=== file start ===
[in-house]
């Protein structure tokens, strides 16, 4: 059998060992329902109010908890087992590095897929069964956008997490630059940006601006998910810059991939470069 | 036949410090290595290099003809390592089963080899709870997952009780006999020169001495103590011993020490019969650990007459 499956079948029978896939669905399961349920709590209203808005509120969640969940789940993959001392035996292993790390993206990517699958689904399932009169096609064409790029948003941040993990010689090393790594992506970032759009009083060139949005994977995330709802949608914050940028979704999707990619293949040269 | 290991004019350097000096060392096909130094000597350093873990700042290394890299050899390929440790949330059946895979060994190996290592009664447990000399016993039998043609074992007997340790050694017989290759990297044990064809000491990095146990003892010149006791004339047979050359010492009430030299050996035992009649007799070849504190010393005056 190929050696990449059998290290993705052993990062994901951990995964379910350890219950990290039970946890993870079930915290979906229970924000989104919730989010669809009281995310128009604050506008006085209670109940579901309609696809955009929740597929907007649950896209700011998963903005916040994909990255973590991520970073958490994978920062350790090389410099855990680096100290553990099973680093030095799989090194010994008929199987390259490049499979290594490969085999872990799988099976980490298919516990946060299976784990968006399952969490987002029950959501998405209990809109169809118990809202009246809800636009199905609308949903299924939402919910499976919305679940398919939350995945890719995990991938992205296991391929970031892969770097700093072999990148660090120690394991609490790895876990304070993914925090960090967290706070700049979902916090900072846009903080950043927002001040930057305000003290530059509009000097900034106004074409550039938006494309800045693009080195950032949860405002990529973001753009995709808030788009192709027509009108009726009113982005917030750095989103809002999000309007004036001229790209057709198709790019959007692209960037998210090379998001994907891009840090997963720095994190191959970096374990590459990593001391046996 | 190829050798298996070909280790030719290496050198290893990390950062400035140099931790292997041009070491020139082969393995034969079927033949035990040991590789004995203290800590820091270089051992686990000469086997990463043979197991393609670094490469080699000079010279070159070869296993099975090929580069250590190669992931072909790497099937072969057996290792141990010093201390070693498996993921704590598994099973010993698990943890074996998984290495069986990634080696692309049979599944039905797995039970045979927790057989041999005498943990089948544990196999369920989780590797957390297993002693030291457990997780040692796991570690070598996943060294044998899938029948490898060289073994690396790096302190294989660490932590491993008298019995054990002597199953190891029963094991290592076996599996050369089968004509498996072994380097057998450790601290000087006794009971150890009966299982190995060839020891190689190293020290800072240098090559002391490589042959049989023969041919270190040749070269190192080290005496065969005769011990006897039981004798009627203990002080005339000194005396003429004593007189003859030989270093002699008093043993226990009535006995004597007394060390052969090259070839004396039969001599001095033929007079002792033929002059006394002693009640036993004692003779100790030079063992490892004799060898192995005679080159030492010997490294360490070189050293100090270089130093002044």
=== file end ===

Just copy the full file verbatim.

[in-house]
């Protein structure tokens, strides 16, 4: 059998060992329902109010908890087992590095897929069964956008997490630059940006601006998910810059991939470069 | 036949410090290595290099003809390592089963080899709870997952009780006999020169001495103590011993020490019969650990007459 499956079948029978896939669905399961349920709590209203808005509120969640969940789940993959001392035996292993790390993206990517699958689904399932009169096609064409790029948003941040993990010689090393790594992506970032759009009083060139949005994977995330709802949608914050940028979704999707990619293949040269 | 290991004019350097000096060392096909130094000597350093873990700042290394890299050899390929440790949330059946895979060994190996290592009664447990000399016993039998043609074992007997340790050694017989290759990297044990064809000491990095146990003892010149006791004339047979050359010492009430030299050996035992009649007799070849504190010393005056 190929050696990449059998290290993705052993990062994901951990995964379910350890219950990290039970946890993870079930915290979906229970924000989104919730989010669809009281995310128009604050506008006085209670109940579901309609696809955009929740597929907007649950896209700011998963903005916040994909990255973590991520970073958490994978920062350790090389410099855990680096100290553990099973680093030095799989090194010994008929199987390259490049499979290594490969085999872990799988099976980490298919516990946060299976784990968006399952969490987002029950959501998405209990809109169809118990809202009246809800636009199905609308949903299924939402919910499976919305679940398919939350995945890719995990991938992205296991391929970031892969770097700093072999990148660090120690394991609490790895876990304070993914925090960090967290706070700049979902916090900072846009903080950043927002001040930057305000003290530059509009000097900034106004074409550039938006494309800045693009080195950032949860405002990529973001753009995709808030788009192709027509009108009726009113982005917030750095989103809002999000309007004036001229790209057709198709790019959007692209960037998210090379998001994907891009840090997963720095994190191959970096374990590459990593001391046996 | 190829050798298996070909280790030719290496050198290893990390950062400035140099931790292997041009070491020139082969393995034969079927033949035990040991590789004995203290800590820091270089051992686990000469086997990463043979197991393609670094490469080699000079010279070159070869296993099975090929580069250590190669992931072909790497099937072969057996290792141990010093201390070693498996993921704590598994099973010993698990943890074996998984290495069986990634080696692309049979599944039905797995039970045979927790057989041999005498943990089948544990196999369920989780590797957390297993002693030291457990997780040692796991570690070598996943060294044998899938029948490898060289073994690396790096302190294989660490932590491993008298019995054990002597199953190891029963094991290592076996599996050369089968004509498996072994380097057998450790601290000087006794009971150890009966299982190995060839020891190689190293020290800072240098090559002391490589042959049989023969041919270190040749070269190192080290005496065969005769011990006897039981004798009627203990002080005339000194005396003429004593007189003859030989270093002699008093043993226990009535006995004597007394060390052969090259070839004396039969001599001095033929007079002792033929002059006394002693009640036993004692003779100790030079063992490892004799060898192995005679080159030492010997490294360490070189050293100090270089130093002044």